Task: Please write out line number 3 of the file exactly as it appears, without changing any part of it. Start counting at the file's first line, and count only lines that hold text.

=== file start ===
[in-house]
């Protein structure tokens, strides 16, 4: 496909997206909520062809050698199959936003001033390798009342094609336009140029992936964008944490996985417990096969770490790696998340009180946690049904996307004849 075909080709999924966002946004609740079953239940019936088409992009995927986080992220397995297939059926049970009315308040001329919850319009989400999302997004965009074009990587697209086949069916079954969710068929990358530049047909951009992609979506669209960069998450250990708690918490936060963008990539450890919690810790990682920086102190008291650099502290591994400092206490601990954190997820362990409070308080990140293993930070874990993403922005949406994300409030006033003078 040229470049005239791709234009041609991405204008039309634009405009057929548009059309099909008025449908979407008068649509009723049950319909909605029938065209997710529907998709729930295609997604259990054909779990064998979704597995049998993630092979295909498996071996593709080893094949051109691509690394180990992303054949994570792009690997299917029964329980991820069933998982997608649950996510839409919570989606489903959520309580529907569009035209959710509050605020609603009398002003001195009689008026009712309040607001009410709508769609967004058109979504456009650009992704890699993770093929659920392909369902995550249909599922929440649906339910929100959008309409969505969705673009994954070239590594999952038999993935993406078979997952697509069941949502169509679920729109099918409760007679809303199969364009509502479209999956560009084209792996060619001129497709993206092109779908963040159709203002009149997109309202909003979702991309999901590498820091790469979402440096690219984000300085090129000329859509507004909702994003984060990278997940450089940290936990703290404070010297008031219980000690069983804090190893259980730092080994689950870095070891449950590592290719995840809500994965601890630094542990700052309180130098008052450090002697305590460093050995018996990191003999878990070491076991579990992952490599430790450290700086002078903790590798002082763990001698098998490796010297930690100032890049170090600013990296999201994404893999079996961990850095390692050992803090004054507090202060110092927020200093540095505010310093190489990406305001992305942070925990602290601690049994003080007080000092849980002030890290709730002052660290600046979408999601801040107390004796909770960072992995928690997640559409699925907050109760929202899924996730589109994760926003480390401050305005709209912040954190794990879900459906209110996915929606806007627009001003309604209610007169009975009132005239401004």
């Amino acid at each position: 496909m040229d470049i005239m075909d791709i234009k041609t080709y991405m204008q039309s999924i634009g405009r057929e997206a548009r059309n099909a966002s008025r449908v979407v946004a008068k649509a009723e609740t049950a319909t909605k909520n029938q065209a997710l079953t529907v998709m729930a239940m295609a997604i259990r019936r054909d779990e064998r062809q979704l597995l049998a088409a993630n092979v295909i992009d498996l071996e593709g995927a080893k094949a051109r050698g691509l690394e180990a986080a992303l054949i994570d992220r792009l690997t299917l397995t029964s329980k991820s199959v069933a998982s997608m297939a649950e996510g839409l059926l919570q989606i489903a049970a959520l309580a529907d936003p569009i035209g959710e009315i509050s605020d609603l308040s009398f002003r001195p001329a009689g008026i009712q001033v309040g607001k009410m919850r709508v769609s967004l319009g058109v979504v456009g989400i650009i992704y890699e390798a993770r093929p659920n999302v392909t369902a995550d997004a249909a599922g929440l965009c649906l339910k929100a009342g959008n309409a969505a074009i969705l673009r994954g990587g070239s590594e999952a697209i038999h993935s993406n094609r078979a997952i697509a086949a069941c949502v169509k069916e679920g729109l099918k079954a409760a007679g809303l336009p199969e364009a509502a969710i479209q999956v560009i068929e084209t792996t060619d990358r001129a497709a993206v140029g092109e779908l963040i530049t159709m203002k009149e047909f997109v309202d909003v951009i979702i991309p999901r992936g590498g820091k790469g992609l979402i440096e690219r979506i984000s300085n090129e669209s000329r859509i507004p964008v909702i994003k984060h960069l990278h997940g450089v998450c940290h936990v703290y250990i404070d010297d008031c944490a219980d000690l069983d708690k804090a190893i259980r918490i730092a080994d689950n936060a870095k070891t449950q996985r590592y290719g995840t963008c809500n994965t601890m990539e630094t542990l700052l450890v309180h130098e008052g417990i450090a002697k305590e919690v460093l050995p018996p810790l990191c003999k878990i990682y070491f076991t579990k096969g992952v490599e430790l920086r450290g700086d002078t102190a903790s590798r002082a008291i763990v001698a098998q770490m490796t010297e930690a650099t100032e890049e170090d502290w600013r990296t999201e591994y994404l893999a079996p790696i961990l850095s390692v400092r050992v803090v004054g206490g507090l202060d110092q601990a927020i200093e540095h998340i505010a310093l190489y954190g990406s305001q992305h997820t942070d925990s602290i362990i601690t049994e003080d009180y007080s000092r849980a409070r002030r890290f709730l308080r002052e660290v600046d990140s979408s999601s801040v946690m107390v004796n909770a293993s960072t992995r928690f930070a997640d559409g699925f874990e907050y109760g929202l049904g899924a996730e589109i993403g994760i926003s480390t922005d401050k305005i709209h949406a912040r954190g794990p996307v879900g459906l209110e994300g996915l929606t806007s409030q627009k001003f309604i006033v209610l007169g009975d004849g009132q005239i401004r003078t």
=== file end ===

């Amino acid at each position: 496909m040229d470049i005239m075909d791709i234009k041609t080709y991405m204008q039309s999924i634009g405009r057929e997206a548009r059309n099909a966002s008025r449908v979407v946004a008068k649509a009723e609740t049950a319909t909605k909520n029938q065209a997710l079953t529907v998709m729930a239940m295609a997604i259990r019936r054909d779990e064998r062809q979704l597995l049998a088409a993630n092979v295909i992009d498996l071996e593709g995927a080893k094949a051109r050698g691509l690394e180990a986080a992303l054949i994570d992220r792009l690997t299917l397995t029964s329980k991820s199959v069933a998982s997608m297939a649950e996510g839409l059926l919570q989606i489903a049970a959520l309580a529907d936003p569009i035209g959710e009315i509050s605020d609603l308040s009398f002003r001195p001329a009689g008026i009712q001033v309040g607001k009410m919850r709508v769609s967004l319009g058109v979504v456009g989400i650009i992704y890699e390798a993770r093929p659920n999302v392909t369902a995550d997004a249909a599922g929440l965009c649906l339910k929100a009342g959008n309409a969505a074009i969705l673009r994954g990587g070239s590594e999952a697209i038999h993935s993406n094609r078979a997952i697509a086949a069941c949502v169509k069916e679920g729109l099918k079954a409760a007679g809303l336009p199969e364009a509502a969710i479209q999956v560009i068929e084209t792996t060619d990358r001129a497709a993206v140029g092109e779908l963040i530049t159709m203002k009149e047909f997109v309202d909003v951009i979702i991309p999901r992936g590498g820091k790469g992609l979402i440096e690219r979506i984000s300085n090129e669209s000329r859509i507004p964008v909702i994003k984060h960069l990278h997940g450089v998450c940290h936990v703290y250990i404070d010297d008031c944490a219980d000690l069983d708690k804090a190893i259980r918490i730092a080994d689950n936060a870095k070891t449950q996985r590592y290719g995840t963008c809500n994965t601890m990539e630094t542990l700052l450890v309180h130098e008052g417990i450090a002697k305590e919690v460093l050995p018996p810790l990191c003999k878990i990682y070491f076991t579990k096969g992952v490599e430790l920086r450290g700086d002078t102190a903790s590798r002082a008291i763990v001698a098998q770490m490796t010297e930690a650099t100032e890049e170090d502290w600013r990296t999201e591994y994404l893999a079996p790696i961990l850095s390692v400092r050992v803090v004054g206490g507090l202060d110092q601990a927020i200093e540095h998340i505010a310093l190489y954190g990406s305001q992305h997820t942070d925990s602290i362990i601690t049994e003080d009180y007080s000092r849980a409070r002030r890290f709730l308080r002052e660290v600046d990140s979408s999601s801040v946690m107390v004796n909770a293993s960072t992995r928690f930070a997640d559409g699925f874990e907050y109760g929202l049904g899924a996730e589109i993403g994760i926003s480390t922005d401050k305005i709209h949406a912040r954190g794990p996307v879900g459906l209110e994300g996915l929606t806007s409030q627009k001003f309604i006033v209610l007169g009975d004849g009132q005239i401004r003078t």